Finding Value: Yoga Teacher Economics by Ross Dixon

This writing is a response to a facebook post & thread in the IYN group by Ellen Lee. It is a discussion about the value of yoga teaching, around the issue of a 'Yoga Instructor' Job listing. The post & discussion can be found here:

Regarding value and yoga, my context being a '6.5 years in' yoga teacher at the time of writing. I thought I'd consider the issue from a few angles and see if it brought any light personally before considering sharing anything. When I think about this value concept, I can think of, to begin with, at least 4 angles that must be under consideration for my work to happen properly.

1 I have to value my own experience and my ability to share it.

Although seeming simple, this can get slippery in a culture of add ons. By add ons, I mean the branding of health clubs or classes that are out there that people buy into and go with for a while, to see if they get the desired outcome. This could be a weight loss plan, a fitness craze or whatever TV or friends/family have said is good/funky/cool/effective at the moment. For myself as someone who partly works within that world, my classes often form add ons within the health programs of the public. In conversation with them between classes, if I get a sense of their 'health frame' my feeling can be 'oh my God' as in; it may dawn on me that 'this person is aggressively going after flexibility' for example. Also however, I think this is just how framing works. I speculate that I give my teachers a similar feeling when they listen to my ideas. So as part of my ability to share, I have to acknowledge that there will be paradigm clashes. An obvious example being someone looking for a nice, '#Yoga' add on, to a health program. Along to my class they come, to find me framing everything as a decades long inquiry & process, not a #Yoga idea at all. On the plus side, these meetings of paradigms can give perspective on both sides; I have to remember that people are busy managing their lives and aren't paying to hear me wax philosophical or psychological for the hour/90 mins. I can however, base my class content in sound Yoga principles, and verify them in my practice before sharing. While I might bristle at people's comments & expectations about Yoga; I can grasp that for person a) It might be their only peace and quiet in the week. Person b) It could be a bridge between physio and exercise after a 'health event'. Person c) It could be their 'mobility' add on as a strength trainer or something. Person d) It could be their stability add on as a person with ligament laxity (I've come to see it that there's as many types of people as there are people at this point). So another way to keep these paradigm clashes in context is to remember that every time I have an authentic conversation with an individual, I am having a paradigm clash with someone that has their own perspective. It may be easier if everyone 'just got me and understood' but then, what experience would I be offering? So my ability to value and share my own perspectives is my currency when negotiating these apparent rifts.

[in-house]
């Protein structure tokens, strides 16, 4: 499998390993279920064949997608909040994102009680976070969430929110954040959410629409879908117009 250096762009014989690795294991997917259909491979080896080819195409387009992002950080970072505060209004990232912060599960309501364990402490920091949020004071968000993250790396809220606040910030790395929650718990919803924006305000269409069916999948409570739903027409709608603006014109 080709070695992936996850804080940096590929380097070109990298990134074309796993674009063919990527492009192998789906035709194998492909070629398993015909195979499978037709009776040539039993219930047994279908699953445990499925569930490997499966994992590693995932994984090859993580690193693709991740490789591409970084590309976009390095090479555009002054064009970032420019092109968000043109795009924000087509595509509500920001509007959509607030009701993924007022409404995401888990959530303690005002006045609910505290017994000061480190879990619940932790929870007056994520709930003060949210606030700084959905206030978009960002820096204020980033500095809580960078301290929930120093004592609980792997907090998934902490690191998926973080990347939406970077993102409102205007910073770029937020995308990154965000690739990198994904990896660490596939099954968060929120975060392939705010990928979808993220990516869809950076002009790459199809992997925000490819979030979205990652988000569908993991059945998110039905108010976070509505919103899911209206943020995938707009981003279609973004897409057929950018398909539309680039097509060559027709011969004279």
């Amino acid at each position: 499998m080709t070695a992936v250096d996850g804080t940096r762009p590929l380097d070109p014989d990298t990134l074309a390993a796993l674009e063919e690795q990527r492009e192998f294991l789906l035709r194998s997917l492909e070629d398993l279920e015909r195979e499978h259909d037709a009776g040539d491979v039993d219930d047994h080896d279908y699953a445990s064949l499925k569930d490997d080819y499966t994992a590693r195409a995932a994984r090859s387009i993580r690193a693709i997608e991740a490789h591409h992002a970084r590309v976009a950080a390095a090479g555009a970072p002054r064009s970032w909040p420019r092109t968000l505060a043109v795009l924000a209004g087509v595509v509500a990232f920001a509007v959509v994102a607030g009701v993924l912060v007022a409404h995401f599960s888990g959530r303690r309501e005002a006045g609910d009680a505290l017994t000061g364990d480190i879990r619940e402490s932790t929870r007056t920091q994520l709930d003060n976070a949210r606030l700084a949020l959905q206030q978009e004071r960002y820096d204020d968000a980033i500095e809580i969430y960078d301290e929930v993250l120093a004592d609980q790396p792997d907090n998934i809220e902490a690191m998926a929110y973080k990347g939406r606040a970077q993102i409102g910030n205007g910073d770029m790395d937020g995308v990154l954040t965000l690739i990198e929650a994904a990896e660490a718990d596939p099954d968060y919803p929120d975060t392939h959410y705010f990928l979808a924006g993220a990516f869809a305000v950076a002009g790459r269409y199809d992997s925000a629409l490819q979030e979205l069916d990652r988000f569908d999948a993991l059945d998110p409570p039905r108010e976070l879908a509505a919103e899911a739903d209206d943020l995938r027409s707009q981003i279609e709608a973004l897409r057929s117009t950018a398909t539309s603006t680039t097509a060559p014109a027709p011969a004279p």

2 To be offering value, I have to value the cumulative/non linear/ongoing enquiry that is Yoga.

As a student (when I am doing it right) I am in sponge mode. Really feeling what my teachers are revealing about how I get into this Yoga thing and the value is in the many aha moments I have. Usually about how I am not refined enough in my attention to move or support my body (doing far too much, far too little or the wrong things), or just not patient enough with the process. Eventually, I became a practitioner. Here I have my own 'practice lab', where I can test ideas for myself (it's a more personal inquiry than the testing & verification that happens in class). Then after a few more years, the teacher thing happened. I can take the aha moments from my experience as a student, test & refine them in my practice and then try to communicate them in my teaching. After the mistakes, false assumptions, and fumblings of getting on my feet as a teacher; one of the main things I have learned is that you never stop being a student; good student-hood is essential to good practitioner-hood and these two form an ongoing foundation as a teacher. Assuming 'I don't need to learn now I can practice' is not as sketchy as 'I don't need to practice now I can teach' or 'I don't need to learn now I can teach' because of the implications of what I may pass on under that assumption. If there's no engagement & ongoing research of learning & practice processes, there can't be any relevant insights to share. The meeting of those things is what gives me my teacher perspective. A handy thing during tricky conversations. 'I may have to take that idea away and have a think about it or chat with more experienced teachers and get back to you' can often be a better answer than throwing a few big words together to sound clever (a thing I have done many times).

3 For me to have work, there has to be enough value in what I offer so that people will pay to engage it.